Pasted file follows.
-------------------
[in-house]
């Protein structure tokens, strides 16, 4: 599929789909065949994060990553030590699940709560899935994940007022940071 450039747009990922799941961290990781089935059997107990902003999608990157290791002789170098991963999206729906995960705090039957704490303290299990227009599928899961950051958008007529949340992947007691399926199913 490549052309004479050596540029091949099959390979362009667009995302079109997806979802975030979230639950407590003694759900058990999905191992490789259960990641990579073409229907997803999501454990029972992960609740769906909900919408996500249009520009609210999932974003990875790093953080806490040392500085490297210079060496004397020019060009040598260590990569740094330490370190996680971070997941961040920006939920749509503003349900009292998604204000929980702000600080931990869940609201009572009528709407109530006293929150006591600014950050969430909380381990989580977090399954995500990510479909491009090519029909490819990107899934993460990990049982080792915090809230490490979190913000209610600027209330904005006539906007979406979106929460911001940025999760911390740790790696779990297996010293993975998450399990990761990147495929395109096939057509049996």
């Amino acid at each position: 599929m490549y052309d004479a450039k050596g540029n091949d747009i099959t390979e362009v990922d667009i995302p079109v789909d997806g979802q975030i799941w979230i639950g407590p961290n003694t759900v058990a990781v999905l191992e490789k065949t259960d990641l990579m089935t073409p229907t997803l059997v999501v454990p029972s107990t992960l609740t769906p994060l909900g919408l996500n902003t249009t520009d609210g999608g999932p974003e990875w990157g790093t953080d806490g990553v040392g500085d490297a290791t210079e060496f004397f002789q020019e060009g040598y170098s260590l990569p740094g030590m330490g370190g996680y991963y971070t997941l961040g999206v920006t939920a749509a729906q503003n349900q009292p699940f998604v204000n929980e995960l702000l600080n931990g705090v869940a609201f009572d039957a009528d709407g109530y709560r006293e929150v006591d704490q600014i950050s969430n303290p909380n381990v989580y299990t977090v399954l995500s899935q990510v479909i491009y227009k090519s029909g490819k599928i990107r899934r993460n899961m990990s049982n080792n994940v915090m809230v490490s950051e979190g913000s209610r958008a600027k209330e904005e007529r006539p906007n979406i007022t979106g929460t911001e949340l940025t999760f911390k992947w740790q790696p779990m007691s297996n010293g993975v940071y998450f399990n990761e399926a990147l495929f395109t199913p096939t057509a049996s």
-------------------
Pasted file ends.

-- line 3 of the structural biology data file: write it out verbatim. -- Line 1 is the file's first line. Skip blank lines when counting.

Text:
């Amino acid at each position: 599929m490549y052309d004479a450039k050596g540029n091949d747009i099959t390979e362009v990922d667009i995302p079109v789909d997806g979802q975030i799941w979230i639950g407590p961290n003694t759900v058990a990781v999905l191992e490789k065949t259960d990641l990579m089935t073409p229907t997803l059997v999501v454990p029972s107990t992960l609740t769906p994060l909900g919408l996500n902003t249009t520009d609210g999608g999932p974003e990875w990157g790093t953080d806490g990553v040392g500085d490297a290791t210079e060496f004397f002789q020019e060009g040598y170098s260590l990569p740094g030590m330490g370190g996680y991963y971070t997941l961040g999206v920006t939920a749509a729906q503003n349900q009292p699940f998604v204000n929980e995960l702000l600080n931990g705090v869940a609201f009572d039957a009528d709407g109530y709560r006293e929150v006591d704490q600014i950050s969430n303290p909380n381990v989580y299990t977090v399954l995500s899935q990510v479909i491009y227009k090519s029909g490819k599928i990107r899934r993460n899961m990990s049982n080792n994940v915090m809230v490490s950051e979190g913000s209610r958008a600027k209330e904005e007529r006539p906007n979406i007022t979106g929460t911001e949340l940025t999760f911390k992947w740790q790696p779990m007691s297996n010293g993975v940071y998450f399990n990761e399926a990147l495929f395109t199913p096939t057509a049996s």